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1995 XLT 5.0L

I have already replaced the temperature sender and the thermostat and my temperature gauge stills reads cold. The gauge itself works properly because when I ground the wire it reads hot and when open it reads cold. However, when I have the engine warmed up, the top rad hose is still cold and the gauge reads that. Any help would be appreciated.
 

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Yo, TURKEYBUZZARD101,
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thermostat bad or installed backwards or a blockage somewhere..
 

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thermostat bad or installed backwards or a blockage somewhere..
That was my immediate thought as well. Are you sure you didn't put the thermostat in backwards?

I remember putting one in backwards and had the same symptom. It was a MotoRad. I didn't realize it was just the brand name, and thought it was the install directions. Some thoughtless designer put the "Moto" on the side that goes toward the radiator and "Rad" on the side that goes to the motor.


Secondly, as stated, a blockage will keep it from flowing properly as well. You can have your radiator flushed, or try replacing it.
 

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I did replace the thermostat and I know it is installed in the correct direction. Would my next step be to try a flush? How do I know if I have a blockage? Can I test that?
 

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Update: It does seem that the thermostat opens up as the top hose warms up. I took it for a ride after filling er up with fresh coolant. However, the temperature gauge stills reads cold and the dash throws a CEL
 

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Is the engine temperature actually cold, or is it just the gauge reading "cold". The gauge has a "Normal" range, does the gauge ever get into that range, or is it always to the left of the "Normal" range?
If you put the thermostat in backwards, it would never open (as the sensor on the thermostat would not be on the hot side of the coolant flow). A backwards thermostat causes the engine to overheat. (I don't know what those other guys were thinking!)
When you replaced the temperature sender did you use a lot of Teflon tape on the threads? The temp sender grounds through the intake manifold (notice it has only one wire, the ground is through the manifold). Too much Teflon tape will insulate the temp sender from the intake, and with no ground, the gauge will always read cold.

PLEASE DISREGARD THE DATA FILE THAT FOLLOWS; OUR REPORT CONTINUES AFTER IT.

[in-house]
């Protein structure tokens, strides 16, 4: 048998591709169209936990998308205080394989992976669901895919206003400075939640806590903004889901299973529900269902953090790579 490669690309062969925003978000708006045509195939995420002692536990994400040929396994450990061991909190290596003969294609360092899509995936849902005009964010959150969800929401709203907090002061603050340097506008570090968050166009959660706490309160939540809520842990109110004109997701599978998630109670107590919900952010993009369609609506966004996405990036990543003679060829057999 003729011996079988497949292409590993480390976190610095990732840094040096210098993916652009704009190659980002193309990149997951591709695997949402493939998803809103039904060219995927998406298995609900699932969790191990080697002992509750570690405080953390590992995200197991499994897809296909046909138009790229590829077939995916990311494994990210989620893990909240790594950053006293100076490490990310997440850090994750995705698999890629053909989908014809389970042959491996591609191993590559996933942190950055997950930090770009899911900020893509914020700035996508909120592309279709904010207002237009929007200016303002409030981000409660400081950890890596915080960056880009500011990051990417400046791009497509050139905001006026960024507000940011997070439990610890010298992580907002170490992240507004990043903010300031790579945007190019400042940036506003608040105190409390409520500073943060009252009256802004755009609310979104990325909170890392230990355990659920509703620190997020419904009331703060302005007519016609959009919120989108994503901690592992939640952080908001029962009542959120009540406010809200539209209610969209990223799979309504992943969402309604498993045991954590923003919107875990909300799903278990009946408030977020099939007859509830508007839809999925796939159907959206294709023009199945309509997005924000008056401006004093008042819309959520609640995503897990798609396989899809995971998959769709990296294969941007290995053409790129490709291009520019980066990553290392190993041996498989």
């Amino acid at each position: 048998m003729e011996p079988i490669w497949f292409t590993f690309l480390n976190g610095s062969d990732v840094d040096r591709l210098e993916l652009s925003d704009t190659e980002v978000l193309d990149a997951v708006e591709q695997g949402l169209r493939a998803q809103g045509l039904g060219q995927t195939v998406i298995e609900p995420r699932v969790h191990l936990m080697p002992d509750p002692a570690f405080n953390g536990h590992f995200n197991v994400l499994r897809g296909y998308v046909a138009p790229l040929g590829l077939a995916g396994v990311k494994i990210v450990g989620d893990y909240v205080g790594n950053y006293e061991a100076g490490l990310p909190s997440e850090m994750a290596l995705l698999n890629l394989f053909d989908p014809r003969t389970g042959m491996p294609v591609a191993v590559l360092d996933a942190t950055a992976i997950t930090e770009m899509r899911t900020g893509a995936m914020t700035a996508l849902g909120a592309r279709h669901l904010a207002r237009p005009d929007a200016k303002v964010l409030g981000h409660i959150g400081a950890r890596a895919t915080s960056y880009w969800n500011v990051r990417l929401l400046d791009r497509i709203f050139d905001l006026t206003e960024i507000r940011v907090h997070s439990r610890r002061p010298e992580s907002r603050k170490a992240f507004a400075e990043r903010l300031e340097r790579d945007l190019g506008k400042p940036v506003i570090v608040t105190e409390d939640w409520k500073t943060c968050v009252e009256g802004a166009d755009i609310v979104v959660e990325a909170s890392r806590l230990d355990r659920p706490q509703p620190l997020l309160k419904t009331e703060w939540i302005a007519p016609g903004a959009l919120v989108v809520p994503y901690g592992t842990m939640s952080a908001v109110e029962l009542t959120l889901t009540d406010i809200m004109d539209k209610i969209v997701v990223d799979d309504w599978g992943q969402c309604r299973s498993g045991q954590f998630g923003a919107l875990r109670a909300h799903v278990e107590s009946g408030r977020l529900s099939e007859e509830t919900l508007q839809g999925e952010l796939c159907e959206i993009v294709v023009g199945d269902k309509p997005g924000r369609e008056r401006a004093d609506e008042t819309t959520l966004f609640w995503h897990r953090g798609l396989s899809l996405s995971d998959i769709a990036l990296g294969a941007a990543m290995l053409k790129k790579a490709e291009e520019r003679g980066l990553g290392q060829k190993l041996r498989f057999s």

A bit of caution: The temp sender has a pipe tap, pipe threads get bigger the more you thread it into the intake, if you really crank on the sender, you CAN crack the intake manifold. (J Kosserides had this happen, unfortunately he is no longer with us to warn you in person.)
 

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Is the engine temperature actually cold, or is it just the gauge reading "cold". The gauge has a "Normal" range, does the gauge ever get into that range, or is it always to the left of the "Normal" range?
If you put the thermostat in backwards, it would never open (as the sensor on the thermostat would not be on the hot side of the coolant flow). A backwards thermostat causes the engine to overheat. (I don't know what those other guys were thinking!)
When you replaced the temperature sender did you use a lot of Teflon tape on the threads? The temp sender grounds through the intake manifold (notice it has only one wire, the ground is through the manifold). Too much Teflon tape will insulate the temp sender from the intake, and with no ground, the gauge will always read cold.
A bit of caution: The temp sender has a pipe tap, pipe threads get bigger the more you thread it into the intake, if you really crank on the sender, you CAN crack the intake manifold. (J Kosserides had this happen, unfortunately he is no longer with us to warn you in person.)
I used the Haynes manual and I know the thermostat is in the right direction.
I actually filled it back up with coolant and ran it and it seems that it gets up to temp because the top rad hose gets very warm/hot. So it seems as if it is in the right temperature range.
I did use teflon tape when installing the sender, I may have used too much but I don't believe so, my meter reads a very low resistance from the switch base to ground. But I feel as if that could be the only thing at this point. I will take the tape off tomorrow and install it back in with less. I'm not too worried about installing it in too tight, I was using my torque wrench and torquing it to 10 lb-ft. I got that value from another thread here on FSB.
 

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1986 Eddie Bauer Bronco 5.0L Auto trans
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I had a non working temp guage & it ended up being the wire having a break in it somewhere between the firewall & the sender. I ended up running a new wire from the sender, to the firewall connector.
 

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Wrap a wire around the sender body to ground and see if it responds. That’ll confirm the Teflon thread tape theory.
 

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I just dealt with this problem in my 96. I ended up replacing that gauge which in mine involves the oil pressure too. Bought the wrong one but didn't notice until I took the bezel off and disconnected the unit. Turns out that the connection was a little corroded and once I cleaned it and reconnected the gauge it worked perfect. Still does.
 
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